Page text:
If you are absent on the day when I return drafts (with my comments), you can pick up your work at any time that is convenient to you. It will be a cardboard box outside my office. I will also place handouts in a separate box. If you miss a class in which a hand-out is distributed, you will know this after you speak with a peer, and you can swing by and pick it up. If you have questions about it, don’t hesitate to email me or stop by during office hours.

Late Assignments

Late assignments are penalized for every day they are late.


Schedule of Assignments for English 112 Spring 2006



Assignment (unless explicitly noted, every reading assignment has a required discussion component on ConnectWeb). Due dates are due at the beginning of class. All papers are turned in on CW. Note: P = Packet.

Jan 16 M

Introduction to the course and ConnectWeb

18 W

Read Chapters 3 and 4 in Style: The Basics of Clarity and Grace

19 F

Read Chapter 1 from The Elements of Reasoning (P)

23 M

Read Chapter 2 from The Elements of Reasoning (P)

25 W

Read Deductive Argument Analysis (P)


27 F

Read Chapter 3 from The Elements of Reasoning (P)


30 M

Quiz on the basic vocabulary and concepts of reasoning and analysis.  Read "End the War on Drugs" (Jacobs P).


Feb 1W

Read "Public Enemy" (Males P), "TV Violence" (Methvin P) and "Dear Dead Person" (Weisman P)

3 F

Read "Random Violence" (Best P)

6 M

Read "Serving Time" (Boland P) and "Rethinking Justice" (Small and Kimbrough-Melton)

8 W

Read "Nickel and Dimed" (note: this is long!)  (Ehrenreich P) and "Abandon Affluence" (Trainer)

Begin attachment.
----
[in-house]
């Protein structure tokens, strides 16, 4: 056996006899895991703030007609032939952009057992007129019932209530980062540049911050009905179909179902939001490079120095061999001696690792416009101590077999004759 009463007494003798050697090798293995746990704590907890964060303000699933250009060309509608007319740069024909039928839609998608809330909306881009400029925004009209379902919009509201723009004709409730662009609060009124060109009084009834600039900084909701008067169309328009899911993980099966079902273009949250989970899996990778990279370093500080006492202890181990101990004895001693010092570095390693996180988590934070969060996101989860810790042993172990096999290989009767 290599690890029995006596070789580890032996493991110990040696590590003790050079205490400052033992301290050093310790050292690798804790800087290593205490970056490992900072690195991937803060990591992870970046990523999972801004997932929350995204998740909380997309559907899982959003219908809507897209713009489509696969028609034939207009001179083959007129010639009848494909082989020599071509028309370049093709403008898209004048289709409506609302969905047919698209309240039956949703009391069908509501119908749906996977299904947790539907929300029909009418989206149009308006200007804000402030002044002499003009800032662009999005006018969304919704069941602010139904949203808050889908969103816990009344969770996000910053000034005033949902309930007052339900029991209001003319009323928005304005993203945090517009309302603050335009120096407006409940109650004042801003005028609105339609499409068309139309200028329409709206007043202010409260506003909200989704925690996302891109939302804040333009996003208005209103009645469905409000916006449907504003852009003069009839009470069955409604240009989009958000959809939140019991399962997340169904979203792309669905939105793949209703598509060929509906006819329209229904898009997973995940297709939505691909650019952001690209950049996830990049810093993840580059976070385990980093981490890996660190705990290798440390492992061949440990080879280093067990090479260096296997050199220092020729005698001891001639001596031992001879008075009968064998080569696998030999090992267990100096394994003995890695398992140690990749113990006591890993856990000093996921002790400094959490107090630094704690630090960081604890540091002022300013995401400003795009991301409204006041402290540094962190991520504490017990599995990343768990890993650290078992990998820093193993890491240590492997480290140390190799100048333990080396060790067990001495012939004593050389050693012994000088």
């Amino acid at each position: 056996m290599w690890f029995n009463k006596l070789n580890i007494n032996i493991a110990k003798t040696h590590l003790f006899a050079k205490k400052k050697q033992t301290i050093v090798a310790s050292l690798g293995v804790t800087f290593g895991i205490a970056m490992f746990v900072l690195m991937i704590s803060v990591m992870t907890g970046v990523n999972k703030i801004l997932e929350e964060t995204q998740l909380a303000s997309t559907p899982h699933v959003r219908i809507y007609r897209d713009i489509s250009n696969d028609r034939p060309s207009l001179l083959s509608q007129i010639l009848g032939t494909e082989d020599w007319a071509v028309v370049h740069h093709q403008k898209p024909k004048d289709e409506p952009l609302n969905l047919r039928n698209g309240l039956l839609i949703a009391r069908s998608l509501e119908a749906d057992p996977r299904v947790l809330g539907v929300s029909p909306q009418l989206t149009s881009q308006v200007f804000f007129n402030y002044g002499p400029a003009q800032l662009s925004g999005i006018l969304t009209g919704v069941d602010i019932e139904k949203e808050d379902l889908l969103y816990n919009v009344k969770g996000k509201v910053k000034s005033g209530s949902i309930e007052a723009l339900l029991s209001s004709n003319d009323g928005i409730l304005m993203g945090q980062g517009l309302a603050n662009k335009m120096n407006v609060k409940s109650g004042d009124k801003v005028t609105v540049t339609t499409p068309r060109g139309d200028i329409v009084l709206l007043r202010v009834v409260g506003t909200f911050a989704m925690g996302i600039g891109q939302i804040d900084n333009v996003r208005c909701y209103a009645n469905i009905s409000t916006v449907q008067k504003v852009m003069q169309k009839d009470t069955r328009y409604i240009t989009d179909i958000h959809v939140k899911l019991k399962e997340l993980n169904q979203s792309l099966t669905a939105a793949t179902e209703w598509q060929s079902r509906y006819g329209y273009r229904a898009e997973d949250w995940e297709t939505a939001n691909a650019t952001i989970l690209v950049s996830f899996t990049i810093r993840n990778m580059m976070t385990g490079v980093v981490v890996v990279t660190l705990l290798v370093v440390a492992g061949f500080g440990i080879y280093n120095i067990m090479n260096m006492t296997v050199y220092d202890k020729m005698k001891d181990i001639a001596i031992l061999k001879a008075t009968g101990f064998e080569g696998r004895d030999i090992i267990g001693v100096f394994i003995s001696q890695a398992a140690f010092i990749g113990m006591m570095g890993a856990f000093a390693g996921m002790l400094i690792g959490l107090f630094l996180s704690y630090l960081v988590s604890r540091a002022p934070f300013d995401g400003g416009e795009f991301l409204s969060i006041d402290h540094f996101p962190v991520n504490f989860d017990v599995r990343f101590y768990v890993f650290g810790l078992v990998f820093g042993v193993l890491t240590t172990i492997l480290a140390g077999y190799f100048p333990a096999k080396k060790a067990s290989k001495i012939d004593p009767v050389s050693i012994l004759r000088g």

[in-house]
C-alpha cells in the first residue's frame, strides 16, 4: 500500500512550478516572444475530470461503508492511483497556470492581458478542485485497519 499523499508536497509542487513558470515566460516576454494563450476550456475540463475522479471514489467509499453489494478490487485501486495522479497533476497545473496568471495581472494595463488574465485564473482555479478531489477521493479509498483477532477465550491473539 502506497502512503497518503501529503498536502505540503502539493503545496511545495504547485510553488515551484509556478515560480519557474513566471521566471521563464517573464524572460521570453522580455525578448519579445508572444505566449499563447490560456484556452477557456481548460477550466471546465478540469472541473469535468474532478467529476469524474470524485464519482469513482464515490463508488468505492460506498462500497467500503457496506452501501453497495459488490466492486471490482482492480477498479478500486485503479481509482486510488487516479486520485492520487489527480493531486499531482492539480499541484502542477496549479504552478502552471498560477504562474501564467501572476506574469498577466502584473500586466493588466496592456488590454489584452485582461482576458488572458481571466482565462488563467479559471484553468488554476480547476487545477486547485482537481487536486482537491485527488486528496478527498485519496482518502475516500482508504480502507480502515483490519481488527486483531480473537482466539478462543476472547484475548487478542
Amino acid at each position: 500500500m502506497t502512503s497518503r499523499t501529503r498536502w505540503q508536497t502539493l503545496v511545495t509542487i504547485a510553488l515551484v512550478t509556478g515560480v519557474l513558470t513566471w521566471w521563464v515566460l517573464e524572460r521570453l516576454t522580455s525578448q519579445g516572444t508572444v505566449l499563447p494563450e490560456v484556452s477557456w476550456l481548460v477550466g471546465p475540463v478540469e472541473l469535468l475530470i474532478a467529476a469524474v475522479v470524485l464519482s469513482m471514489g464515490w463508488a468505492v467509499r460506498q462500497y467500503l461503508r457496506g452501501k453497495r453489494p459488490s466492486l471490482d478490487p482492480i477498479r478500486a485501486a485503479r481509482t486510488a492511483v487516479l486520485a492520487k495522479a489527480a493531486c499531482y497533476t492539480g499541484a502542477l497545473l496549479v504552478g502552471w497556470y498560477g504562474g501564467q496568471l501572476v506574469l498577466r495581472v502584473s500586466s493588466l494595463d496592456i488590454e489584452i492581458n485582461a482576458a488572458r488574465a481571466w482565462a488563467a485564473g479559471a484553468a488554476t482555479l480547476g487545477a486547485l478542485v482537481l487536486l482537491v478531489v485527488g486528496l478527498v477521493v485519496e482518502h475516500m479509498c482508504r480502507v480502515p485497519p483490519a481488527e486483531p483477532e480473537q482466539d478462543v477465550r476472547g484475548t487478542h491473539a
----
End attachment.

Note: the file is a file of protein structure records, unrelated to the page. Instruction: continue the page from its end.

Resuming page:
10 F

Part One of Writing Project (WP) # 1. I will offer you feedback over the weekend.

13 M

Part Two of WP#1. You will offer feedback to your peers' work by Monday night at 10 pm.

15 W

No face-to-face class; meet online. Part Three of WP#1.

17 F


No face-to-face class; meet online. Part Four of WP#1.

20 M

Read Picturing Texts (pgs 22-46) and "By Means of the Visible" (pgs 57-65).   During the pajama class, you will click here and write a one-page analysis of how Stephens' video uses a combination of images, text and voice-over to "argue" something about electronic culture.

22 W

Read Picturing Texts (pgs 98-115, 119-120 and  477-483.).  During class, you will click here and analyze each image. Note: If you want more guidance and instruction composing images, you can check out at the library reference desk an interactive CD-ROM called "Visual Exercises." It goes over contrast, framing, emphasis, etc. There are fun (creative) exercises to do.

24 F

DUE: FINAL DRAFT OF WP#1. Read Picturing Texts (pgs 150-168) and the Joseph Squier's hypertext narrative/poem "Life with Father" here.

27 M

 Read "Effective Visual Design" (back of packet). We will meet in the computer lab and do this workshop. Save your work to the P drive so you can re-access it easily.


1 W

Read Picturing Texts (pgs 230-247 pgs 194-206). We will meet again in the computer lab and continue working on visual arguments. We will talk briefly about how the textbook's discussion of representing others can be helpful for discussing these war images

3 F

Study the images on pages 422-423 and on pages 281-286. Read 249-261. Respond to prompts on CW.

Spring Break

13 M

Read Chapter 5 in Style: The Basics of Clarity and Grace

15 W

Part One of Writing Project # 2. Read "Effective Web Design" (back of packet).

17 F

Part Two of WP#2. Read 353-371 and look again at Mitchell's essay on 56.

20 M

Part Three of WP#2

22 W

Part Four of WP#2 Meet in lab and work on WP#2.

F 24

Part Five of WP#2 Meet in lab and work on WP#2.

27 M

DUE: Draft of WP#2

29 W

Respond to your peers' work. Read Chapter 10 in Style: The Basics of Clarity and Grace

F 31

DUE: Final Draft of WP#2.


3 M

Read Chapter 6 in Style: The Basics of Clarity and Grace

5 W

Part One of WP#3

7 F

Part Two of WP#3

10 M

Part Three of WP#3

12 W

Read Chapter 7 in Style: The Basics of Clarity and Grace

14 F

Part Four of WP#3

17 M

Part Five of WP#3

19 W

Part Six of WP#3

19 F

Read Chapter 8 in Style: The Basics of Clarity and Grace

24 M

Part Seven of WP#3

26 W

Part Eight of WP#3

28 F

Part Nine of WP#3


1 M

Presentation of Websites

Exam Day (TBA)

In-class Reflective Essay